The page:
Ardis, I love this comment so much, and the hints of stories you shared with us, that you’ll be sharing with the (extremely lucky) youth in your stake.

      I love the idea of telling new stories, that help us exist in the world in a new way. Thank you (and Kathy) both.

    • Libby says:

      Ardis, I hope you’ll make those available to the general public!

    • Jason K. says:

      I’m with Rachel: this is a stellar comment, Ardis. You have a gift for expanding our collective perspective on our history in the best ways.

    • Melody says:

      We are so fortunate to have your voice, Ardis. Right here. Right now. Thank you!

    • Liz says:

      The real story is almost always more interesting and inspirational than the tidy one we’re often told. Thank you for your comment, Ardis – it’s making me rethink my whole pioneer narrative.

    • Kathy says:

      Thanks so much for your thoughtful comment. I appreciate this in particular: “It’s as if the whole point of the gospel is to suffer, and we need to remember these people because we will never be as good as they were because we cannot possibly hope to suffer as they suffered.”

      I’ve definitely fallen into that trap at times, forgetting that the person whose name the church bears invited the heavy laden to come and have rest.

    • Heather says:

      Love your perspective, Ardis.

    • David Petersen says:

      Thomas Lloyd is another part of “the rest of the story”. He had arrived to the valley a year+ before. He was one of those that was prepared enough to answer Brigham Young’s call to bring them in. He left his more comfortable home and went into an unknown snow storm at a moments notice. Little did he know that he would be giving a ride in his wagon back to Salt Lake City to the woman who would become his wife. I think that willingness to go into the face of danger for people you haven’t even met is a very big, but different kind of heroism than those that suffered. From Thomas and then Suzanna Lloyd, several generations later came Sharon Lloyd, my wife, and then Kathy, the author, and my daughter. For me as a father, the tea set displayed in our family room is an inspiration for me, not just because of Suzanna. but because of Thomas. A man who knew how to be a real man. Without him and others like him, Suzanna would have been the occupant of one more shallow grave and we would never have had this inspirational story. So, for the girls on your trek experience, there is Suzanna and her life where the tea set survived to be in our family room. And for the guys on trek, there is Thomas, a man’s man, with real guts, strength, courage and faith -and a willingness to use all of those attributes.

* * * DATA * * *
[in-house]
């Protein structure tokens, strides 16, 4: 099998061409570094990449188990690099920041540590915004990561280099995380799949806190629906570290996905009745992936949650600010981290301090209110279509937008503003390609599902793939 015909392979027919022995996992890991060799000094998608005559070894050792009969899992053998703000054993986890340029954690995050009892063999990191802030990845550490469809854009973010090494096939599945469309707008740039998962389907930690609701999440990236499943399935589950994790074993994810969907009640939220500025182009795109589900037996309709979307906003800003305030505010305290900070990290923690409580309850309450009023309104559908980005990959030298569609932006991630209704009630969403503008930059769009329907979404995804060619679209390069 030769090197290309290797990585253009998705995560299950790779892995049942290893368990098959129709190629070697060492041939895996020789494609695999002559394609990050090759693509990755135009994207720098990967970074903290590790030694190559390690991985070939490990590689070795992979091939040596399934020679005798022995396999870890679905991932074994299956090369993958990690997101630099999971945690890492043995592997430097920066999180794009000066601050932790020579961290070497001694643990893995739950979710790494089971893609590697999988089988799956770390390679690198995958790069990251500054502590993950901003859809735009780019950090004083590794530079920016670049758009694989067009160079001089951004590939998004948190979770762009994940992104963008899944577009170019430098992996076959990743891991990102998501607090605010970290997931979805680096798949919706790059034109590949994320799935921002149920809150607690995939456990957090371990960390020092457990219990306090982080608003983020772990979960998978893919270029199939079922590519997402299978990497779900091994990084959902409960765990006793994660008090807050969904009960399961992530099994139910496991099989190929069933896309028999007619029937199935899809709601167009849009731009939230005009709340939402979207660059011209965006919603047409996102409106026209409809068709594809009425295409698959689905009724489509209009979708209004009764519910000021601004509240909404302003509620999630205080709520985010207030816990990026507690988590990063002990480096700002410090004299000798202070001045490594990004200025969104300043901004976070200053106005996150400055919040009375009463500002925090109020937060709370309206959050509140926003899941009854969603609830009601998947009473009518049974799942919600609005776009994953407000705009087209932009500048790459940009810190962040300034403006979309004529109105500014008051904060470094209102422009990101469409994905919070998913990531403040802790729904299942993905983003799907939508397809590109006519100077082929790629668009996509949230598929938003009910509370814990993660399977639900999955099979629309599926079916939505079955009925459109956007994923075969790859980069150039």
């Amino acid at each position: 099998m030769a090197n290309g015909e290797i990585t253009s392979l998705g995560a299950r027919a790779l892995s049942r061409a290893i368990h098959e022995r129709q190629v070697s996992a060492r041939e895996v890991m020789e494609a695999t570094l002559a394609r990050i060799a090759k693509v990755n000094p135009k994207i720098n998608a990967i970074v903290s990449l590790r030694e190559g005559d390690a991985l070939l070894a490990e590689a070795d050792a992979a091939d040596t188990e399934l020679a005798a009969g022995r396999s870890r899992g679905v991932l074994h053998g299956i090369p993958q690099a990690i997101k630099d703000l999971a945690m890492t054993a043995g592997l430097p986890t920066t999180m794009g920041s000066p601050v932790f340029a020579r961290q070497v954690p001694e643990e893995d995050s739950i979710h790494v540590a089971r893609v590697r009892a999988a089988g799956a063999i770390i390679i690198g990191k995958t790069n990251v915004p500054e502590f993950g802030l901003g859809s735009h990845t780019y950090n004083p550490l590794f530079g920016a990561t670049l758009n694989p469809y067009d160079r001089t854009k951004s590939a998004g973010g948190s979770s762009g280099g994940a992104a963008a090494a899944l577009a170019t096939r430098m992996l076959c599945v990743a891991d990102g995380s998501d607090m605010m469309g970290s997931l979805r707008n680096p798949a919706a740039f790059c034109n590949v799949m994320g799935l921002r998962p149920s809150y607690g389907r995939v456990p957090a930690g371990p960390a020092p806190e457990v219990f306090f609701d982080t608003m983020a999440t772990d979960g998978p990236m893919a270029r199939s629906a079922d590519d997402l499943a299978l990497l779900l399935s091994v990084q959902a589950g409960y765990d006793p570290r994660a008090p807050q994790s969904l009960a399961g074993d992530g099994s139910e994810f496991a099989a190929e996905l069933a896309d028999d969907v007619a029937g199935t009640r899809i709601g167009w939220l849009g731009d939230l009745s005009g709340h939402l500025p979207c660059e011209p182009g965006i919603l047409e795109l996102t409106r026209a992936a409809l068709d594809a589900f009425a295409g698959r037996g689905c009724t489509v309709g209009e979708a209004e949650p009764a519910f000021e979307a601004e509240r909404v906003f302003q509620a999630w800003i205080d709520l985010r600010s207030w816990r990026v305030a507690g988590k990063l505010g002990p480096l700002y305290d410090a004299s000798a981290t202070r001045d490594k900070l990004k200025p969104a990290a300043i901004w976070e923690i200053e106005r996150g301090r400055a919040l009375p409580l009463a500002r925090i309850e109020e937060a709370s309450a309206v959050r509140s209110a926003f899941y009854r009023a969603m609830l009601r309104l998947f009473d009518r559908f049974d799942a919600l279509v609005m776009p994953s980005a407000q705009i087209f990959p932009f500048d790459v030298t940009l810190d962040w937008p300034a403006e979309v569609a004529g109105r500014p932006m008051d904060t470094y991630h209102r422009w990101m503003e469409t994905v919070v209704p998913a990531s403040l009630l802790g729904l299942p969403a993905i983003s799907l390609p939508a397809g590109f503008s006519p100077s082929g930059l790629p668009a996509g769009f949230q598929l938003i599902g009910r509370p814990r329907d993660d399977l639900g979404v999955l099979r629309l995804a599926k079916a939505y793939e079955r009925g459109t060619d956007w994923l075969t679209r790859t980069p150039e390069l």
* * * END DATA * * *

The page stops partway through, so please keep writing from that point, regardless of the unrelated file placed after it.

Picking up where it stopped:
4. Rachel says:

    So, so beautiful. I love that she hung on to the tea set, and that she hung on to joy and beauty, and lived many more, fulfilling years. Thank you for sharing her story, and yours. It is a lesson worth learning.

    • Kathy says:

      It’s such a pretty tea set, too! I love to think of her taking care to transport something so lovely across a desolate place.

  5. Linda says:

    Lovely post, Kathy! As to Ardis’s point, my husbands g-g-g-grandparents met while crossing the plains and for them it was romance and hand holding all along the way!

  6. Jenny says:

    What a beautiful post. I love the symbolism with the tea set and how it once represented Susannah’s suffering, and now shows that she lived and enjoyed life. This is a great reminder to me to focus on enjoying the beauty and pleasure of living, instead of living to suffer and sacrifice. I’ve also struggled to overcome my conditioning to feel like my goodness is dependant on how much I suffer.

    • Kathy says:

      Thanks, Jenny. I love the Mormon idea of eternal perspective, but I wonder if sometimes, it can distract from recognizing the beauty that is right here in front of us. I’m still working on paying attention to it.